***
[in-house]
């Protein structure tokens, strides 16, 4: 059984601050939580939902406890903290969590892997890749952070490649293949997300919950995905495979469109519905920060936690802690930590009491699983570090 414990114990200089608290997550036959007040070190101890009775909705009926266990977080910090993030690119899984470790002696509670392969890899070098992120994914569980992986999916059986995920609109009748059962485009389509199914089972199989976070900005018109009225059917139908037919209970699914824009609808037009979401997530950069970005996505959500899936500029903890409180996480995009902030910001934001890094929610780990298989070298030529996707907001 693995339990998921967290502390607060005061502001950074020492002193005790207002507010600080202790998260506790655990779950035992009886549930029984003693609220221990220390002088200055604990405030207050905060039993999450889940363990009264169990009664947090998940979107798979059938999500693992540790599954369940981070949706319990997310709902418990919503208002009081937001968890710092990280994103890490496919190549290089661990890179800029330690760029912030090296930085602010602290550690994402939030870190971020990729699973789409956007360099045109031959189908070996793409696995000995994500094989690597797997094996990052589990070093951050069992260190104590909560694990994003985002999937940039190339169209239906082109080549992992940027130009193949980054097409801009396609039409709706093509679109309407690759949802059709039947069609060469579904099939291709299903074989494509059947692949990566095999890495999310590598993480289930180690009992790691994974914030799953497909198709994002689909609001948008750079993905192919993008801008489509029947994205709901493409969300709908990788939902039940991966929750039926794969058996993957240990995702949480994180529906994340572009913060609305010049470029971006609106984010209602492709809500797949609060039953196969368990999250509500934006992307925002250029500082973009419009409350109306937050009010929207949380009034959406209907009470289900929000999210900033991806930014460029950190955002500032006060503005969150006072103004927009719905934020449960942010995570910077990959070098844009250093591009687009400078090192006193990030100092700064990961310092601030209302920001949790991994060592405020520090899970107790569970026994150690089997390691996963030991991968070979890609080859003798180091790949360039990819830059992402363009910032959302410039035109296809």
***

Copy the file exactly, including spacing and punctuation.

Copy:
[in-house]
């Protein structure tokens, strides 16, 4: 059984601050939580939902406890903290969590892997890749952070490649293949997300919950995905495979469109519905920060936690802690930590009491699983570090 414990114990200089608290997550036959007040070190101890009775909705009926266990977080910090993030690119899984470790002696509670392969890899070098992120994914569980992986999916059986995920609109009748059962485009389509199914089972199989976070900005018109009225059917139908037919209970699914824009609808037009979401997530950069970005996505959500899936500029903890409180996480995009902030910001934001890094929610780990298989070298030529996707907001 693995339990998921967290502390607060005061502001950074020492002193005790207002507010600080202790998260506790655990779950035992009886549930029984003693609220221990220390002088200055604990405030207050905060039993999450889940363990009264169990009664947090998940979107798979059938999500693992540790599954369940981070949706319990997310709902418990919503208002009081937001968890710092990280994103890490496919190549290089661990890179800029330690760029912030090296930085602010602290550690994402939030870190971020990729699973789409956007360099045109031959189908070996793409696995000995994500094989690597797997094996990052589990070093951050069992260190104590909560694990994003985002999937940039190339169209239906082109080549992992940027130009193949980054097409801009396609039409709706093509679109309407690759949802059709039947069609060469579904099939291709299903074989494509059947692949990566095999890495999310590598993480289930180690009992790691994974914030799953497909198709994002689909609001948008750079993905192919993008801008489509029947994205709901493409969300709908990788939902039940991966929750039926794969058996993957240990995702949480994180529906994340572009913060609305010049470029971006609106984010209602492709809500797949609060039953196969368990999250509500934006992307925002250029500082973009419009409350109306937050009010929207949380009034959406209907009470289900929000999210900033991806930014460029950190955002500032006060503005969150006072103004927009719905934020449960942010995570910077990959070098844009250093591009687009400078090192006193990030100092700064990961310092601030209302920001949790991994060592405020520090899970107790569970026994150690089997390691996963030991991968070979890609080859003798180091790949360039990819830059992402363009910032959302410039035109296809």